Reducing Hospital Readmission Rates in Clinton NJ
Depending on the senior and his or her reason to be hospitalized, they may have certain health issues to contend with. Finding the right balance between rest and exercise once they’re discharged from the hospital and sent home is one of the keys to reducing readmission rates.
What is a hospital readmission?
The federal government defines a hospital readmission as any time someone needs to be readmitted within 30 days of their discharge date. There could be a number of reasons for a readmission that have nothing to do with poor support or care. It could be unforeseen circumstances or complications that result from their initial hospitalization.
In some situations, though, having to be readmitted to the hospital is a result of not following doctor’s instructions, not getting the proper level of support, and not taking advantage of the various services available to the senior.
For some, rest will be absolutely essential. This is true following a hospitalization due to pneumonia, for example. When a person is discharged from the hospital due to pneumonia, they may feel just like their old self, but need to temper their enthusiasm and pay attention to their doctor’s recommendation to rest and not overdo it, at least for several weeks.
For others, rest and exercise will need to be balanced properly. Even for those who recently suffered from a heart attack, exercise is incredibly important to the recovery process.
A lot of family members and friends might discourage their loved one from exercising because they don’t realize its importance. Below are three steps that can help improve balance between rest and exercise and, ultimately, reduce potential readmission rates.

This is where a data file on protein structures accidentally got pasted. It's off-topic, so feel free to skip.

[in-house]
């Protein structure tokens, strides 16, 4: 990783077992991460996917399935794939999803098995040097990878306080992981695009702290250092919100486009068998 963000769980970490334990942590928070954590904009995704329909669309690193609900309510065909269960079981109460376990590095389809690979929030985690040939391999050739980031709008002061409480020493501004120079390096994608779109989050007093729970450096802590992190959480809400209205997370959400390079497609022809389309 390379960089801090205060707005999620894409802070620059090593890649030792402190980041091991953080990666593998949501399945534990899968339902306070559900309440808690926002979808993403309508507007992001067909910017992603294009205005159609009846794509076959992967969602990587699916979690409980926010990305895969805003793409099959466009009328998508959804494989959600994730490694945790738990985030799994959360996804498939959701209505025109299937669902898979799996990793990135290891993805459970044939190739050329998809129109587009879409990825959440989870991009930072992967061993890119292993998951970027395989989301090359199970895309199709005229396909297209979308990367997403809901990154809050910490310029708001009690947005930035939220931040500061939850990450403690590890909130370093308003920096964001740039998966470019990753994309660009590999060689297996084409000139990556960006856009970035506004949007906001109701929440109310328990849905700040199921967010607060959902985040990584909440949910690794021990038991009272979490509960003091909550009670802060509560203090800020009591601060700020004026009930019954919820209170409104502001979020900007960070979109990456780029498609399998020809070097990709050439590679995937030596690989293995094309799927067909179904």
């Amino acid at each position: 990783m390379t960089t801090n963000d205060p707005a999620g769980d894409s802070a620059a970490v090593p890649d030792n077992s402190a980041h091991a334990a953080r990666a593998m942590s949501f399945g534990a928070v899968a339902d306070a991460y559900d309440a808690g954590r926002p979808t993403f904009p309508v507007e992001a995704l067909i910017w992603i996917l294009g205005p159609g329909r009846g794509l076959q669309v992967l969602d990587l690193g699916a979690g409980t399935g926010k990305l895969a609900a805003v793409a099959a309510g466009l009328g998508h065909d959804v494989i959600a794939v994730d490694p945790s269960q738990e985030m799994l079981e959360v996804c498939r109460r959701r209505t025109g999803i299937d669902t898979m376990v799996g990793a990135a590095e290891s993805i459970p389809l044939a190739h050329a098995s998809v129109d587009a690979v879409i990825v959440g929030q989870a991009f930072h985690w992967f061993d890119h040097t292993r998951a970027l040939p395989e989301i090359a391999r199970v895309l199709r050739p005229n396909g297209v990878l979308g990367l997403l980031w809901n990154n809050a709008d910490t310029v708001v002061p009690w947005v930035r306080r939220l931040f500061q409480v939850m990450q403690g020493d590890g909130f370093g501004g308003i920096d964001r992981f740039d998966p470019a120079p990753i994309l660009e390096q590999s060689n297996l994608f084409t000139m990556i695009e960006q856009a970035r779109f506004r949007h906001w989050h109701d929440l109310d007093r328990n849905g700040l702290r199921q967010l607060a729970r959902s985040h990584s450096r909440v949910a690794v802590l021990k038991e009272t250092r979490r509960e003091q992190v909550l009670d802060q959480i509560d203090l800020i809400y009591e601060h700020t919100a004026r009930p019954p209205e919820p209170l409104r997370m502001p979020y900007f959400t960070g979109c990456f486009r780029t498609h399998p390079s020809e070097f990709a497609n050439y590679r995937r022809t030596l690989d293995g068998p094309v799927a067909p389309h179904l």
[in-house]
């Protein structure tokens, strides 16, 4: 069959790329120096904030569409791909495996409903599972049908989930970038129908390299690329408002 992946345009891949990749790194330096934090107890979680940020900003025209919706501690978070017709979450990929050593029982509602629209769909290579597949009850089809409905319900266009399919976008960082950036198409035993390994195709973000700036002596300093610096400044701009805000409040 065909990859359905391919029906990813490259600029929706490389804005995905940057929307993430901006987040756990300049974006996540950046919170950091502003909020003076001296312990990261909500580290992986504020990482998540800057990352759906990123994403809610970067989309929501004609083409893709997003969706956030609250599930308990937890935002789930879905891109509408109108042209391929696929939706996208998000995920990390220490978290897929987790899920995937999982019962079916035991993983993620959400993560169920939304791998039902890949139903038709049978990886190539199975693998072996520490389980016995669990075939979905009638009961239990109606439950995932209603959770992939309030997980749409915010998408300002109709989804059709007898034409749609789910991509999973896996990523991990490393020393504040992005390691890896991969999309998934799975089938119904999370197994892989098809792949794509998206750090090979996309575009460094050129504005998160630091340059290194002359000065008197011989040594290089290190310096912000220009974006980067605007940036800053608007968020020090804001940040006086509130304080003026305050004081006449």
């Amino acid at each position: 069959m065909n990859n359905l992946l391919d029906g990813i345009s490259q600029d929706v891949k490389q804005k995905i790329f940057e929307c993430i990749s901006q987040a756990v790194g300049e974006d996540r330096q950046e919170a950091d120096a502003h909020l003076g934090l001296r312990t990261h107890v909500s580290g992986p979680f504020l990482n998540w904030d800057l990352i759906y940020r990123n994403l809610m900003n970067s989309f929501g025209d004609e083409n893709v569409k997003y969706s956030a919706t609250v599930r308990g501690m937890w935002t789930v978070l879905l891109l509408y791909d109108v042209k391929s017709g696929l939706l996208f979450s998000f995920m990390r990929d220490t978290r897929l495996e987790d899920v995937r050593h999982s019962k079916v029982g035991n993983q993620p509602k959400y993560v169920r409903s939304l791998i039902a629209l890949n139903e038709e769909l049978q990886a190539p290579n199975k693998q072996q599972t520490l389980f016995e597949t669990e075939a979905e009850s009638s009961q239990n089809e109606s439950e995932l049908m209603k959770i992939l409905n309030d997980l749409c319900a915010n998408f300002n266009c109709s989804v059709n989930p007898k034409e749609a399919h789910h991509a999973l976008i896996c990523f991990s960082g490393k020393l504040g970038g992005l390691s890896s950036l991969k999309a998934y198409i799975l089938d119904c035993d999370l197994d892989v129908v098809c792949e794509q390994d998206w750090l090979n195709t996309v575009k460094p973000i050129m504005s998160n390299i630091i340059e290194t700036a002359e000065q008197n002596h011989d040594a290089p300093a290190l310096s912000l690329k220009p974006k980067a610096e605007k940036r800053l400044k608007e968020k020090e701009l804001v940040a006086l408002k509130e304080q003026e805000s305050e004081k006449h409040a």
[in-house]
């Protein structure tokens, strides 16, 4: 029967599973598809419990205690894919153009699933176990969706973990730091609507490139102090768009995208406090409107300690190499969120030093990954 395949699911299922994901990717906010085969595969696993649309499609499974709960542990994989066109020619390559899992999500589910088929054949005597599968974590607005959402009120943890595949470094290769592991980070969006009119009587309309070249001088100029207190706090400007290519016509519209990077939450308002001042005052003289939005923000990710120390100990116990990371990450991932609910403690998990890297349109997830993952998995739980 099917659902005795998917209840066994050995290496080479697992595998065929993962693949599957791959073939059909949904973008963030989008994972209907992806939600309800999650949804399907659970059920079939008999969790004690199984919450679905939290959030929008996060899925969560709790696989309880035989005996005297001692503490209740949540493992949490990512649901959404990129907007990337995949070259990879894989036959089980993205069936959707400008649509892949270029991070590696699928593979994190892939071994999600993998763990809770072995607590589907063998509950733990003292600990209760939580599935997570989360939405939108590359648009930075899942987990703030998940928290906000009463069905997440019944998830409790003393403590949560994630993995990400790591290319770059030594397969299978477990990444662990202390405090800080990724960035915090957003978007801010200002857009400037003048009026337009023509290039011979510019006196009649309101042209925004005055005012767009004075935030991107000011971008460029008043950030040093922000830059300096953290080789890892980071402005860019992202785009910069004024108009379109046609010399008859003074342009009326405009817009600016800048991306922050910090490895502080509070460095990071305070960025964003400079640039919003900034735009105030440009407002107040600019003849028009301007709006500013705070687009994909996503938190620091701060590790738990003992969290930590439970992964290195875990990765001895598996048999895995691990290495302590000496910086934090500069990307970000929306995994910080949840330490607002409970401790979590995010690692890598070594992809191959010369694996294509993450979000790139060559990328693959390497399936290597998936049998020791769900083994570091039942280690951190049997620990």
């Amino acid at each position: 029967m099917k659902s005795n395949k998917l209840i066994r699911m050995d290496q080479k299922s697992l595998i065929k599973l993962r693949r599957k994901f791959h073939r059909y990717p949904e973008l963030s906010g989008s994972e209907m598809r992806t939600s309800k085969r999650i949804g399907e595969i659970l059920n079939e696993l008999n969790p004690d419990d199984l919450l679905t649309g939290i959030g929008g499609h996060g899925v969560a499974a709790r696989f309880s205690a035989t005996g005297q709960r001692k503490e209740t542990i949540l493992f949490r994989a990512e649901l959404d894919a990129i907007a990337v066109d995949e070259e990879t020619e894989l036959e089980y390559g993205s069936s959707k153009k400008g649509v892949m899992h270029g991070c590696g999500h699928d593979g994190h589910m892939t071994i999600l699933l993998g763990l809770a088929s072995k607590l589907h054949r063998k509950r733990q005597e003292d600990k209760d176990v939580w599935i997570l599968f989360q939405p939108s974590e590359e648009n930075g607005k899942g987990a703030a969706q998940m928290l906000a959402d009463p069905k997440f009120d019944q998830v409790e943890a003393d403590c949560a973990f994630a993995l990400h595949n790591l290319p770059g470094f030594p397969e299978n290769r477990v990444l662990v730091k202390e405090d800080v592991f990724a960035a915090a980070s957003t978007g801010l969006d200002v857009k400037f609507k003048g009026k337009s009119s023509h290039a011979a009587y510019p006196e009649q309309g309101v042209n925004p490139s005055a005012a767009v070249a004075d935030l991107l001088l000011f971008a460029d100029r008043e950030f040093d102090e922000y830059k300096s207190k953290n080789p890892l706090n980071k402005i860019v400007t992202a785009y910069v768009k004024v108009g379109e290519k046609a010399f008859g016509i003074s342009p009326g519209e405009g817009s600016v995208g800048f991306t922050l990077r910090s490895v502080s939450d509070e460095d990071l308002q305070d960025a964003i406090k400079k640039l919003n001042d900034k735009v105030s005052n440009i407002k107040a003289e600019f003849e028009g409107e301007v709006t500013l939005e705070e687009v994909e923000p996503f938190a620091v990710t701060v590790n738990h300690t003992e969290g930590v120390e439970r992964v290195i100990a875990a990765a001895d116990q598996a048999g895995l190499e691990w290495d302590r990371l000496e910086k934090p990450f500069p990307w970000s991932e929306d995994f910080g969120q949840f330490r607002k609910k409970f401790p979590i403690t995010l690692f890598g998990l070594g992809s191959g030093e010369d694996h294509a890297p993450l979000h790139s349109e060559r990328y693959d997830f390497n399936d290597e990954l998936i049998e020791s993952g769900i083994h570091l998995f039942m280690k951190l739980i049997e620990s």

Step #1: Follow doctor’s instructions.
There’s no excuse for ignoring doctor’s instructions. They are important. They provide the foundation for a good, strong recovery. By not following doctor’s instructions, a person puts themselves at increased risk of complications or having to return to the hospital, possibly for something even more serious, in the near future.
Step #2: Ask questions, if needed.
If the senior doesn’t understand something about the recovery or their health issues, they should be encouraged to ask questions. Some people feel their questions are ‘stupid,’ but the only poor question anyone could actually ask is the one they don’t ask.
Step #3: Start slow.
If somebody is enthusiastic or determined to recover as quickly as possible, they can certainly overdo it by jumping in too fast. They should temper their enthusiasm with their health issues and the reality they face.
By following these steps, it helps to increase the chances of making a full and proper recovery.
If you or an elderly loved one are considering home care to reduce hospital readmission rates in Clinton, NJ, or the surrounding areas, call the caring professionals at Comfort Keepers of Flemington, NJ. Call today (908) 806-2220.
Comfort Keepers of Flemington, New Jersey, has a team of eight support staff who will be your primary contacts and your advocates.
Nancy Hmieleski, R.N., C., B.S, is the Director of Nursing and supervises the Certified Home Health Aides (CHHA) that work out of the Comfort Keepers Flemington office. Pat Corlett, RN, is the Case Manager.
General Manager Rebecca Tenore, Client Care Coordinators; Suzanne M. White, Kelly Balodis, Christine Lehr, along with Office Assistant, Nancy Russell, are available 24 hours a day, seven days a week, 365 days per year to answer your questions. You will hear a friendly voice no matter when you call.
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